It’s also been suggested by the “gurus” of the Weston A. Price Foundation that lacto-fermented beverages make great hydrating, electrolyte mineral-rich drinks. Kombucha, beet kvass (the juice of lacto-fermented beets made just like sauerkraut), Rejuvelac (lacto-fermented grain water more or less), and others are worth experimenting with. In fact, the newest electrolyte sports drink is none other than Pickle Juice, and you can make your own homemade lacto-fermented variety with my basic lacto-fermented pickle recipe. Dude I’m not making this up. Professional athletes are really drinking pickle juice.
Coconut water – juice from the young green coconut, for those who have access to it, is also a fantastic hydrator. They do sell young coconuts for drinking at major health food stores like Wild Oats and Whole Foods nationwide. Best consumed with a complete meal to offset its sugariness.
In summary, humans, throughout history drank water when…nothing else was available! Water is not an ideal hydrator. Trying to “cleanse” your body with excess water cleanses out minerals and not toxins. Fats, not water, bind with toxins to flush them out while nourishing the body with the ultimate warriors against degenerative disease. When food is present in the stomach, water reduces the efficiency of your digestion (and nothing in regards to health is more important than proper digestion – nothing). So drink, enjoy, and be nourished by magnificent cool water, one of our most fundamental and basic human needs, but don’t overdo it, especially when most water available today is compromised by chemicals that leach from plumbing pipes, holding tanks, plastic bottles, etc. or is treated with chlorine and sometimes even fluoride. The liquids found in raw foods, whether eaten whole or in the form of a fresh squeezed juice or glass of milk, are a more than adequate substitute for much of your water consumption and are more chemically in balance with your own biochemistry.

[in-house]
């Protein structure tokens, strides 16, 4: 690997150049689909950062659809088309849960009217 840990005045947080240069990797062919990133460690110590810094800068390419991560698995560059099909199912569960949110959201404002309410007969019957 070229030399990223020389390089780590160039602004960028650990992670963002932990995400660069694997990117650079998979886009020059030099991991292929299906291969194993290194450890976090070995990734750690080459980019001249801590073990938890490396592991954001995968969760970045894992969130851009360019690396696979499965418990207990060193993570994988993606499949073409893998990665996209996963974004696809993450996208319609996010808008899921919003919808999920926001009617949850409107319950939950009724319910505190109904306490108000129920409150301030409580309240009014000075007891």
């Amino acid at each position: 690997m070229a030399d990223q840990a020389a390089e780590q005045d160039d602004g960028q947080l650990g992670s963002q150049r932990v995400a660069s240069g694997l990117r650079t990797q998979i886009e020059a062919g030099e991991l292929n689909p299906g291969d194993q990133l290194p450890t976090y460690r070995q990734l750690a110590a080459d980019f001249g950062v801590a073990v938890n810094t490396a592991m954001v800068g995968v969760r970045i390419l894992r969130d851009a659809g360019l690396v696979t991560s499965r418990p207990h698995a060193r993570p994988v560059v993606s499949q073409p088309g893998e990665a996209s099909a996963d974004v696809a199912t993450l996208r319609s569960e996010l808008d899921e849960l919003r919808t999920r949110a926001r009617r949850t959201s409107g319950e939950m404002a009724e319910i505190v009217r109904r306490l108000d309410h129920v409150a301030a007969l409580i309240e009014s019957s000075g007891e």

The bulk of this information comes from my own experience, and the pioneering work of Konstantin Monastyrsky, Aajonus Vonderplanitz, and Thomas Cowan – all Ph.D.’s and not just some whacked out punk kid who thinks he knows everything.
But don’t get the wrong idea about water and proper hydration. If you are thirsty, don’t be afraid of drinking water if nothing else is available. Hydration, above all else is important. I’m not recommending dehyration over water, that is absurd. All creatures consume water. The point was to steer those who drink it all day long as a health tonic of sorts to keep consumption within reason. I love water, and still drink it every day, especially 30 minutes before meals, first thing when I wake up in the morning, and during and after exercise.
This is also not an excuse to drink Coke or something instead of water because “Matt said water isn’t really that good for me anyway, might as well have a Coke.” Also do not attempt to obtain water from sweet fruits like apples and sugary beverages including milk on an empty stomach without solid food. It’s better to drink water than to raise your blood sugar and insulin levels too high. Milk and other alternative beverages and liquid sources are best consumed with meals and can actually aid digestion instead of hindering it.
May 2010 Update – This post is idiotic. Drink water and lots of it!!! My inability to drink it without negative recourse was a physical problem on my part and something easily resolved with the right approach.